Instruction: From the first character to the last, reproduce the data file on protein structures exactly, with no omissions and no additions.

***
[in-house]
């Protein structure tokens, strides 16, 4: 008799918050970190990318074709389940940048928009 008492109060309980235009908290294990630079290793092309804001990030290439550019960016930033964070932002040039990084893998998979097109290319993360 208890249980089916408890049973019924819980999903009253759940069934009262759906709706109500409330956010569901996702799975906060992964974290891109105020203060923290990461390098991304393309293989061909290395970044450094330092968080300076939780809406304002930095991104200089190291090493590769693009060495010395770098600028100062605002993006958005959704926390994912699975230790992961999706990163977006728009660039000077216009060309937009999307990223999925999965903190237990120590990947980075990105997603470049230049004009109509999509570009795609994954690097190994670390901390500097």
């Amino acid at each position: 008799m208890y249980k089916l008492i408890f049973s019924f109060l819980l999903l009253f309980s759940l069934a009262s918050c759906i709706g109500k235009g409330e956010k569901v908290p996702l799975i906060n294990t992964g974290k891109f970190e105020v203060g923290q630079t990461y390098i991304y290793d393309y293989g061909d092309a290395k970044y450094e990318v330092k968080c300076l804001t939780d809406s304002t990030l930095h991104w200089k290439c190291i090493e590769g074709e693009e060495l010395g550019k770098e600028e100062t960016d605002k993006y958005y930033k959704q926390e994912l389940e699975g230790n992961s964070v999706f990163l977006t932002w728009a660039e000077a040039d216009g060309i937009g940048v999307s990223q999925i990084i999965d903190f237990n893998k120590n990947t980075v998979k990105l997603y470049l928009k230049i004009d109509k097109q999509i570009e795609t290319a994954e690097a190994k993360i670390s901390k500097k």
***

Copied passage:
[in-house]
């Protein structure tokens, strides 16, 4: 008799918050970190990318074709389940940048928009 008492109060309980235009908290294990630079290793092309804001990030290439550019960016930033964070932002040039990084893998998979097109290319993360 208890249980089916408890049973019924819980999903009253759940069934009262759906709706109500409330956010569901996702799975906060992964974290891109105020203060923290990461390098991304393309293989061909290395970044450094330092968080300076939780809406304002930095991104200089190291090493590769693009060495010395770098600028100062605002993006958005959704926390994912699975230790992961999706990163977006728009660039000077216009060309937009999307990223999925999965903190237990120590990947980075990105997603470049230049004009109509999509570009795609994954690097190994670390901390500097």
């Amino acid at each position: 008799m208890y249980k089916l008492i408890f049973s019924f109060l819980l999903l009253f309980s759940l069934a009262s918050c759906i709706g109500k235009g409330e956010k569901v908290p996702l799975i906060n294990t992964g974290k891109f970190e105020v203060g923290q630079t990461y390098i991304y290793d393309y293989g061909d092309a290395k970044y450094e990318v330092k968080c300076l804001t939780d809406s304002t990030l930095h991104w200089k290439c190291i090493e590769g074709e693009e060495l010395g550019k770098e600028e100062t960016d605002k993006y958005y930033k959704q926390e994912l389940e699975g230790n992961s964070v999706f990163l977006t932002w728009a660039e000077a040039d216009g060309i937009g940048v999307s990223q999925i990084i999965d903190f237990n893998k120590n990947t980075v998979k990105l997603y470049l928009k230049i004009d109509k097109q999509i570009e795609t290319a994954e690097a190994k993360i670390s901390k500097k």